Joseph Wright, Founding Executive Director of Great Shape! Inc. says, “We are thrilled to launch the 1000 Smiles Project in Turks and Caicos Islands, 18 years after our first project in Negril, Jamaica!  The Covid-19 pandemic has severely disabled the governments’ ability to provide routine dental care in the countries we work in. So we are finding that after nearly 2 years, the need for dental care is acute.”

In the Turks and Caicos,” Wright continued, “The story is the same.  The lines are long and the people are so incredibly grateful.  With the help of Sandals Foundation, the 1000 Smiles Project launch in Turks and Caicos has been remarkably smooth and successful despite the many challenges we’ve face in these unique times.”

Clinics are open daily 8:30 to 4:30 with its operations carefully following Covid-19 safety protocols and guidelines.

To date, the teams have enjoyed the notable visits from members of the local communities including the Minister of Education and elected representative for the Five Cays District, Hon. Rachel Taylor. Hon Taylor was able to meet with the volunteer team and discuss the potential of future programs in partnership with Great Shape! Inc. and Sandals Foundation.

Heidi Clarke, Executive Director at Sandals Foundation was elated to see the turnout of families, noting that increasing access to healthcare services is a key component of the philanthropic organization’s work in improving the lives of the region’s people.

“We are beyond pleased to see the expansion of the 1000 Smiles dental programme into the beautiful Turks and Caicos Islands. Healthy people make healthy communities and as a Caribbean organization, we are fully committed to doing what we can to invest in the long term development of the region’s health sector and services”.

“These past eighteen months have been tough for families across the world,” continued Clarke, “We are very conscious of the toll this pandemic has had on families being able to meet some of their very basic needs. Good oral health reduces the risk of developing other serious diseases and so through these clinics, we just really want to help as many people as possible take care of one of the most important health investments they could make,” Heidi Clarke, Executive Director at the Sandals Foundation.

The Sandals Foundation Great Shape! Inc. dental programme has been a staple across the Caribbean since 2003, operating in the islands of Jamaica, St. Lucia and Grenada.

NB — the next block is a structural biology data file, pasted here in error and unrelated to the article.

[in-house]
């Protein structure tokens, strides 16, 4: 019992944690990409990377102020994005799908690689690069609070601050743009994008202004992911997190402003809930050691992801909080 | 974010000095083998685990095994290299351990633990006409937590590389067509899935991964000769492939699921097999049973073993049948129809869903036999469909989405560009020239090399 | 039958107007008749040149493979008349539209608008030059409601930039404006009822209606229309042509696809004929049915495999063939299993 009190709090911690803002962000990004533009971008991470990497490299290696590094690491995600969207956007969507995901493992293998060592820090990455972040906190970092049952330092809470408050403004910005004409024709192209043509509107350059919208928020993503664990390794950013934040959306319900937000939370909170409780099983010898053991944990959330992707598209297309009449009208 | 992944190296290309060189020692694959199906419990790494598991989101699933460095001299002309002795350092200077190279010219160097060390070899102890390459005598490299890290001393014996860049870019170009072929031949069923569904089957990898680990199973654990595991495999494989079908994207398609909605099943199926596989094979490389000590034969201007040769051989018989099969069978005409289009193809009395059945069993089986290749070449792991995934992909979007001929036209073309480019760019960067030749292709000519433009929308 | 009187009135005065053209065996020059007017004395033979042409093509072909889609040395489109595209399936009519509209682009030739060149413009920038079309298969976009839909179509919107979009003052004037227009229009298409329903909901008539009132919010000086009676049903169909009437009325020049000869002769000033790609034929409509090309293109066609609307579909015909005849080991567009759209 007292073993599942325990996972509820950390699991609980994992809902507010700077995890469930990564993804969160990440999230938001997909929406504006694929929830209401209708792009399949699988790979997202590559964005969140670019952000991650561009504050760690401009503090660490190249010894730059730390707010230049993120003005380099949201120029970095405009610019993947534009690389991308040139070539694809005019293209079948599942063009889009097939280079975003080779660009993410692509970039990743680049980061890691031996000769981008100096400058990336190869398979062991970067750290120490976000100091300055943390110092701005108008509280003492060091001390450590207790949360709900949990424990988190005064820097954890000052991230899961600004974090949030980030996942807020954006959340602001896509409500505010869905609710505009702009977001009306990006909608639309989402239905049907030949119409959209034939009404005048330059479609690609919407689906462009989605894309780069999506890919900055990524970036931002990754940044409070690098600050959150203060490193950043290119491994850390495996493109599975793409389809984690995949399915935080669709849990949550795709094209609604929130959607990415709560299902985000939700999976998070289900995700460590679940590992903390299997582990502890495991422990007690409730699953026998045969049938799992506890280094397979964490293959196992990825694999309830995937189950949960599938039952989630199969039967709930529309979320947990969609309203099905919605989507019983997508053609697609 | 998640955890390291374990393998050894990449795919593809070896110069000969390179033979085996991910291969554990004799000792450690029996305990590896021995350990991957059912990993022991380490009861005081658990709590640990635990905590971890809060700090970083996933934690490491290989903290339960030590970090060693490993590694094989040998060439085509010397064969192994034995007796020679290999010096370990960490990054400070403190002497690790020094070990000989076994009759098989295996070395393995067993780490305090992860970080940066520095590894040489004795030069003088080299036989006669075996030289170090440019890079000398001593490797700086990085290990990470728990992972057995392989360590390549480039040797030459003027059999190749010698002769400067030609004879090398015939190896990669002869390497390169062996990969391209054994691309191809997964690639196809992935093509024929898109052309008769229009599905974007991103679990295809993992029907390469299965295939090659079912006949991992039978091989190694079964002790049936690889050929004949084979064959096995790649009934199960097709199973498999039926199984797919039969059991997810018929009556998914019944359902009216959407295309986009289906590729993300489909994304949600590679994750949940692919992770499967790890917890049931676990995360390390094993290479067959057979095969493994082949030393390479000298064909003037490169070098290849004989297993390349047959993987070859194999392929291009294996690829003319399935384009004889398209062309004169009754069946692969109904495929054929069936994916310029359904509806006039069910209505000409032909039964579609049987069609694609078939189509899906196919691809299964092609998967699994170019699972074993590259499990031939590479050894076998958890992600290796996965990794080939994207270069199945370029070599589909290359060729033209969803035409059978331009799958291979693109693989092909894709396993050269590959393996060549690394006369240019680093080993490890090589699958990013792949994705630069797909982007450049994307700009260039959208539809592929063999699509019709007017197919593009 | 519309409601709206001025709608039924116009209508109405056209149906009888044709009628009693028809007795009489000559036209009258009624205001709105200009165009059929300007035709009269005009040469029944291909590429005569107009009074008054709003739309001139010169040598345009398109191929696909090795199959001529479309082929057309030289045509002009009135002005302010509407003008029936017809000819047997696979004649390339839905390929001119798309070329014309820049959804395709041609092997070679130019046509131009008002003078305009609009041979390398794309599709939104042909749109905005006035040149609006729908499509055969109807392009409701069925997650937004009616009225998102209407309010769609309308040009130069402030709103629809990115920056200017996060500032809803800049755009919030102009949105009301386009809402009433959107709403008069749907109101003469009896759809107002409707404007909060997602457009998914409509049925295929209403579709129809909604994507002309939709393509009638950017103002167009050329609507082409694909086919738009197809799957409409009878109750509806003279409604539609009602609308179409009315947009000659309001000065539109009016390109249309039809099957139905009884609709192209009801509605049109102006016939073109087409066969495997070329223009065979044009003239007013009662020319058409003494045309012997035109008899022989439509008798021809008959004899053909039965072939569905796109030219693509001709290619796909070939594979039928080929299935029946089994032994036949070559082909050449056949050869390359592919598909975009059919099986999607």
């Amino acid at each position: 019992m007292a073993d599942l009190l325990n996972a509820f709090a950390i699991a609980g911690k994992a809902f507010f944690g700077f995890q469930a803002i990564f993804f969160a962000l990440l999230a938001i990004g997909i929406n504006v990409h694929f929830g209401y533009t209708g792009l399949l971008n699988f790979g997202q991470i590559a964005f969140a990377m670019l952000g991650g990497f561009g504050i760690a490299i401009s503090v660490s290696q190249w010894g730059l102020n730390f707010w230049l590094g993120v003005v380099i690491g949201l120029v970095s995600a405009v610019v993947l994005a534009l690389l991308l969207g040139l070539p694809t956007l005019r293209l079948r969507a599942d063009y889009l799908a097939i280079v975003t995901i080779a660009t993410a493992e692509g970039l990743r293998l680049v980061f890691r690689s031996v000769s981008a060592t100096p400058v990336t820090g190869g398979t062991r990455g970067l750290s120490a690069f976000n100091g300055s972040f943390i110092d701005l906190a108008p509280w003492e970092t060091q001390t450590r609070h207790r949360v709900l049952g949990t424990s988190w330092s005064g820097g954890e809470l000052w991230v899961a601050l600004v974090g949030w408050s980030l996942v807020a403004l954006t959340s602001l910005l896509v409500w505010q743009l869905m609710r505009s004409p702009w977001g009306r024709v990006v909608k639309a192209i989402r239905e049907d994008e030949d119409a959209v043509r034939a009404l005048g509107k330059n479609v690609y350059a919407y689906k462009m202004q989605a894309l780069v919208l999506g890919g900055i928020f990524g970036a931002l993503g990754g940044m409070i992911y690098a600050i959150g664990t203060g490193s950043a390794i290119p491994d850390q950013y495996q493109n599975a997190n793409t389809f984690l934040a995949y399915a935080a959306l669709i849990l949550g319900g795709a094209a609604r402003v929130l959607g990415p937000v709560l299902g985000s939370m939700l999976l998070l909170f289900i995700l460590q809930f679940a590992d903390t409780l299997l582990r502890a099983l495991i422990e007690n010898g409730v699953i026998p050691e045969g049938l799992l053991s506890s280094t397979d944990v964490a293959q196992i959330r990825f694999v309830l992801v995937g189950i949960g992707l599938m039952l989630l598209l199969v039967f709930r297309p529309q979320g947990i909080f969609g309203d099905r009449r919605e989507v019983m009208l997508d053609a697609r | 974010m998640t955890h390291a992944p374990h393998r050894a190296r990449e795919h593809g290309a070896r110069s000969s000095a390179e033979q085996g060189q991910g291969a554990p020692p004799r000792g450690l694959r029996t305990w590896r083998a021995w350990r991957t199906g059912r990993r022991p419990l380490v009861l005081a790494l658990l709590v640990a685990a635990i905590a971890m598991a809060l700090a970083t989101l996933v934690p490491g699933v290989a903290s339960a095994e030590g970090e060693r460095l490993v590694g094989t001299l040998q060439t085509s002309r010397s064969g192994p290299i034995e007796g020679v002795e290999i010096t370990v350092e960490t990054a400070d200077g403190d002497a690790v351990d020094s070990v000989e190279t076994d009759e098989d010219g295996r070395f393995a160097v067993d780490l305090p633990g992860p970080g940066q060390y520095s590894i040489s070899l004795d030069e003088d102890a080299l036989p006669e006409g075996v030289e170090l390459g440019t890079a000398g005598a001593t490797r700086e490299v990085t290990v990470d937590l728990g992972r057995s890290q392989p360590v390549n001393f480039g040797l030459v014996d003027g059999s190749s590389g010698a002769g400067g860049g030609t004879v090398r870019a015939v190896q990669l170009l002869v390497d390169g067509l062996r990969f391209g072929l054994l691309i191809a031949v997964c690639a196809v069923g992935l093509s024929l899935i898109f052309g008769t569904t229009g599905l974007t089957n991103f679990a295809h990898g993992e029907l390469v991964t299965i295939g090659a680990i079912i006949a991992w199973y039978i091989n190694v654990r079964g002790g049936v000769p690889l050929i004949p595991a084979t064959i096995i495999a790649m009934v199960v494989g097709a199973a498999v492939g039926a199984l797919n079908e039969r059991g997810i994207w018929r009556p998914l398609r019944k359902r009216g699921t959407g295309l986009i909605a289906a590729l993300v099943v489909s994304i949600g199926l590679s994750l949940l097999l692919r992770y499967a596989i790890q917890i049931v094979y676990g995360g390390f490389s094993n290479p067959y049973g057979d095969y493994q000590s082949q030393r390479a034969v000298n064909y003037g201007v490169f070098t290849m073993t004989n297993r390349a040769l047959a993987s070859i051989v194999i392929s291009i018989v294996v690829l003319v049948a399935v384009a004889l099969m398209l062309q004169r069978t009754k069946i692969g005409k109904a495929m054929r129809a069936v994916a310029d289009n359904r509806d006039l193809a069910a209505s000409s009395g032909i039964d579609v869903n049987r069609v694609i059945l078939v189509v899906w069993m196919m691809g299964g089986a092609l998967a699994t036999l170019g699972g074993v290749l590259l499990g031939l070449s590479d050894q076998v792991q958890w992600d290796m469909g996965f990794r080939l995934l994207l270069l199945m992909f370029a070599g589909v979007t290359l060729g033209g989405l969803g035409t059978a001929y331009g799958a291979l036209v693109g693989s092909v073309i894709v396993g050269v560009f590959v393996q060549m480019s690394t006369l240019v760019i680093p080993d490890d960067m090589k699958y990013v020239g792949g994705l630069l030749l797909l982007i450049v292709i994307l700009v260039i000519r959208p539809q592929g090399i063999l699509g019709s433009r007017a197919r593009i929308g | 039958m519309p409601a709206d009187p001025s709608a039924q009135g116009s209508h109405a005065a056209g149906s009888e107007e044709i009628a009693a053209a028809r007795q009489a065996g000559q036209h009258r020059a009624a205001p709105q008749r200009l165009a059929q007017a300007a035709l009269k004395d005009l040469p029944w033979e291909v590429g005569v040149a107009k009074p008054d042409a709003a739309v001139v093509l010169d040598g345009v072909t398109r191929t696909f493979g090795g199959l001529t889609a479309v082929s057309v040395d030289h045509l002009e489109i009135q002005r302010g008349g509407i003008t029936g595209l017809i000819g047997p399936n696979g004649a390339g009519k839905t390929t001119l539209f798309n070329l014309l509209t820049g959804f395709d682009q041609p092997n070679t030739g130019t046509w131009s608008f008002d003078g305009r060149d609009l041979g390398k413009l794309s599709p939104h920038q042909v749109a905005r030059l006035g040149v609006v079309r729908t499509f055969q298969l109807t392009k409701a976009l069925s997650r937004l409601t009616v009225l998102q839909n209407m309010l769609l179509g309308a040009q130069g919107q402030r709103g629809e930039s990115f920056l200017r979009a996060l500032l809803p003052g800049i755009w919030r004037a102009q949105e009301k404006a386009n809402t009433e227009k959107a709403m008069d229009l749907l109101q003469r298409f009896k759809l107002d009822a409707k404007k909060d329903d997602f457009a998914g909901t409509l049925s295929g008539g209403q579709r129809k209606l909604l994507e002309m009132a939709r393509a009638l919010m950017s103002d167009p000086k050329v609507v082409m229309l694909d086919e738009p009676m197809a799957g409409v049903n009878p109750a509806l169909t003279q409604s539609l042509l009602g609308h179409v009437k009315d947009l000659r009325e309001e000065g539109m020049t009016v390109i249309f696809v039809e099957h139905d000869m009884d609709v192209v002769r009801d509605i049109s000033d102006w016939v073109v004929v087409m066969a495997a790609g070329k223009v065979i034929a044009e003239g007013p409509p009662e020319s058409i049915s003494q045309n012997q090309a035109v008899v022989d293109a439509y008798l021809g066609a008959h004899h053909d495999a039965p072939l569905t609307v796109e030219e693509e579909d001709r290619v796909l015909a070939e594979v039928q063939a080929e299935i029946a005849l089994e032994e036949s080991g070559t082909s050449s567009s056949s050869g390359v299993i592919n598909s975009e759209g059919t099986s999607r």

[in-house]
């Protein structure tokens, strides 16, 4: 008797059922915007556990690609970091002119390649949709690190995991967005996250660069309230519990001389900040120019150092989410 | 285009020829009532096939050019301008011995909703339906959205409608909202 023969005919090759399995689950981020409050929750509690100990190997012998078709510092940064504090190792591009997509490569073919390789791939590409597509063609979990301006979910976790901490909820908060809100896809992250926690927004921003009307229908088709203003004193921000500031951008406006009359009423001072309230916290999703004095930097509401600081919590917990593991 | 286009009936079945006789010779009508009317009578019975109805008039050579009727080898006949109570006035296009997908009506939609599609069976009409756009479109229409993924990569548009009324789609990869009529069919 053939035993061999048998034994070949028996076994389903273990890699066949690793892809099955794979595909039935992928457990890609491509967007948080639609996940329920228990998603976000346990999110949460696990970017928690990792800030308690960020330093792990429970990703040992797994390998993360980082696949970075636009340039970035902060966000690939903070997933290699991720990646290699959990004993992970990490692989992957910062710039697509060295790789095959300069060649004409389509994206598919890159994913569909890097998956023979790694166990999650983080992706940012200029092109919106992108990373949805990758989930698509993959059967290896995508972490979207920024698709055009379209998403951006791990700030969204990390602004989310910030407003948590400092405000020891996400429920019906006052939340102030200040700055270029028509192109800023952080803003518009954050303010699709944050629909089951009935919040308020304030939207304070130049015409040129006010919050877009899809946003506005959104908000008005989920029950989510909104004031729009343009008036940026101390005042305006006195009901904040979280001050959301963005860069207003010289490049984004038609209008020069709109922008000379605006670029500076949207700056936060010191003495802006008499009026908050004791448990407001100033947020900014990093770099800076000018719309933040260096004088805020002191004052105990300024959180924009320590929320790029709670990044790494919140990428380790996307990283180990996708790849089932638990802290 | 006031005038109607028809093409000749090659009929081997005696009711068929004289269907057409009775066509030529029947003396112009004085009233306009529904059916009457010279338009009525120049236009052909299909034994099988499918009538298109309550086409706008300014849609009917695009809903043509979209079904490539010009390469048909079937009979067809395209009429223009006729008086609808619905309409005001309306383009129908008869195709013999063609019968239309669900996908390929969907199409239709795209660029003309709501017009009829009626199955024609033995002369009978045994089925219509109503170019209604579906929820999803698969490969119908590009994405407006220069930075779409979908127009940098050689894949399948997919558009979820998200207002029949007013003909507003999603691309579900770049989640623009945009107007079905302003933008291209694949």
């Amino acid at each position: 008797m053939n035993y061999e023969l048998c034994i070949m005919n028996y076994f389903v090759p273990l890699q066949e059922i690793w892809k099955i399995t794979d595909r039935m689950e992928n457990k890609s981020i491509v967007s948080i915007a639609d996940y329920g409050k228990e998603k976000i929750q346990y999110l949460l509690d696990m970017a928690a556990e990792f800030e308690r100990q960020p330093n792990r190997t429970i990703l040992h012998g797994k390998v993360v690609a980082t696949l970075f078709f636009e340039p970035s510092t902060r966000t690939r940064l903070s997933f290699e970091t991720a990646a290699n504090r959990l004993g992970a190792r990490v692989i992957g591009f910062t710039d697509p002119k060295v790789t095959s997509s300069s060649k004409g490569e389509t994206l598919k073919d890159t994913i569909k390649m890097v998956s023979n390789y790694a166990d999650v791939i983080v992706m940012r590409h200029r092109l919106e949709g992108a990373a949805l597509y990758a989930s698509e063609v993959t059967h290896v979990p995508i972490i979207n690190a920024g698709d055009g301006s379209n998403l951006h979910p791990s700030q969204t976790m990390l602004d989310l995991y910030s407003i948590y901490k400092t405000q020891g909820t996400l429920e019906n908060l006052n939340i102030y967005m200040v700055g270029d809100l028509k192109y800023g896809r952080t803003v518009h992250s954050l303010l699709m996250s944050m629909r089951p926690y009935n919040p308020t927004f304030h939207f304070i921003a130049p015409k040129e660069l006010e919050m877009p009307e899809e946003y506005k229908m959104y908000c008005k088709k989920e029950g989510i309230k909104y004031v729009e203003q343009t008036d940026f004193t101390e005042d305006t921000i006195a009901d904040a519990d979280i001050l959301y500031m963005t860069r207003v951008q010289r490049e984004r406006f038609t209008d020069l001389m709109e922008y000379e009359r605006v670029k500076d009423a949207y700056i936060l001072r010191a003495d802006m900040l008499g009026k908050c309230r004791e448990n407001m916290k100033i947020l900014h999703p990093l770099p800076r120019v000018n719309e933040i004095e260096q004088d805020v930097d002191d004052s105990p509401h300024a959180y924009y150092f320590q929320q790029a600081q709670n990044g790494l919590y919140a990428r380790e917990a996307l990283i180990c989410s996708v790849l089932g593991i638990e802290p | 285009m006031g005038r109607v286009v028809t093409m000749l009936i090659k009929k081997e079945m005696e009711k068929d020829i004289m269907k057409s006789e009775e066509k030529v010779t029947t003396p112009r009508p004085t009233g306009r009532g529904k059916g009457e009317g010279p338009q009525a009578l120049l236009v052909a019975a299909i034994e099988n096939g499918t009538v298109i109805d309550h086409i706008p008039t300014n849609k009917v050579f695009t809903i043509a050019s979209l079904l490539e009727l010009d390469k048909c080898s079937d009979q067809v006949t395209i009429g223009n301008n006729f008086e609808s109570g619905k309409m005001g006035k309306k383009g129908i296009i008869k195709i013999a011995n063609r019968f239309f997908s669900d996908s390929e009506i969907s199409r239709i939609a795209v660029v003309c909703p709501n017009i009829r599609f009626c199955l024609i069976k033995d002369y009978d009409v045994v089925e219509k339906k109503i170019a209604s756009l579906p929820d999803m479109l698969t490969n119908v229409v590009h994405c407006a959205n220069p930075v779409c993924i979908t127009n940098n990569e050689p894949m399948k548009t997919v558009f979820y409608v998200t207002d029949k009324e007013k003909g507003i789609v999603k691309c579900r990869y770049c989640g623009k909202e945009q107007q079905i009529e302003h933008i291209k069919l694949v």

Here in Turks and Caicos Islands, mission volunteers are all being hosted at the Beaches Resorts with logistical, infrastructural and staff support covered by the hotel’s philanthropic arm.

 

Photo Captions: 

Header: Volunteer Dentist hard at work performing procedures

1st insert: Great Shape! Inc. Volunteer Leader, Kevon Williams and Beaches Turks & Caicos Team Member, Quinique Cartwright

2nd insert: Dental Clinic at the Church of God of Prophecy, Five Cays

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News

Dig Deeper, Wait Longer – Supply Chain issues will hurt Import-dependent territories like TCI

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#TurksandCaicos, October 26, 2021 – After the devastating effects of the global pandemic, major economies are grappling with yet another global crisis: global supply chain disruption.  Manufacturing industries are running short of raw materials, Tech Company’s running out of parts and chips, while the supermarkets, food stores, and local retails are running out of stock.  But, the worst is yet to come as the pressure at the ports continues with no signs of easing quickly.

TCI is one of the countries in the Caribbean region likely to face the impact of the supply chain breakdown caused by the long-term effects of the global pandemic that sent most of the now operating companies to a sudden halt.

Being an island nation endowed with spectacular tourists attraction sites and fantastic beaches, the country depends largely on the blue economy and imports most of the products such as foodstuffs, cosmetics, automobiles, electronic, fabrics, furniture, fuel, equipment, building supplies and more, from abroad through its South Dock port.

However, the sea routes and major export economies of China and India are busier than ever before, facing unrelenting delays in loading and offloading the vast number of commercial container ships supplying the world’s markets.  The pressure at the ports has caused delays in shipment and freight hikes, resulting in an increased cost of imported products.  As such, TCI residents will have to dig deep into their pockets to pay more for imported products they primarily rely on.

While the crisis has hit highly populated nations such as the US and India hard, Caribbean countries with a small population such as the Turks and Caicos Islands may not feel the heat immediately.  But, with the nearing Christmas season, products ordered abroad will take longer to reach customers and at a pricier tag than they used to be in the past.

Additionally, on-demand products, gifts, toys, and more are likely to run out at stores if the supply chain crisis exacerbates ahead of the Christmas holiday due to panic buying and the skyrocketing demand for these items.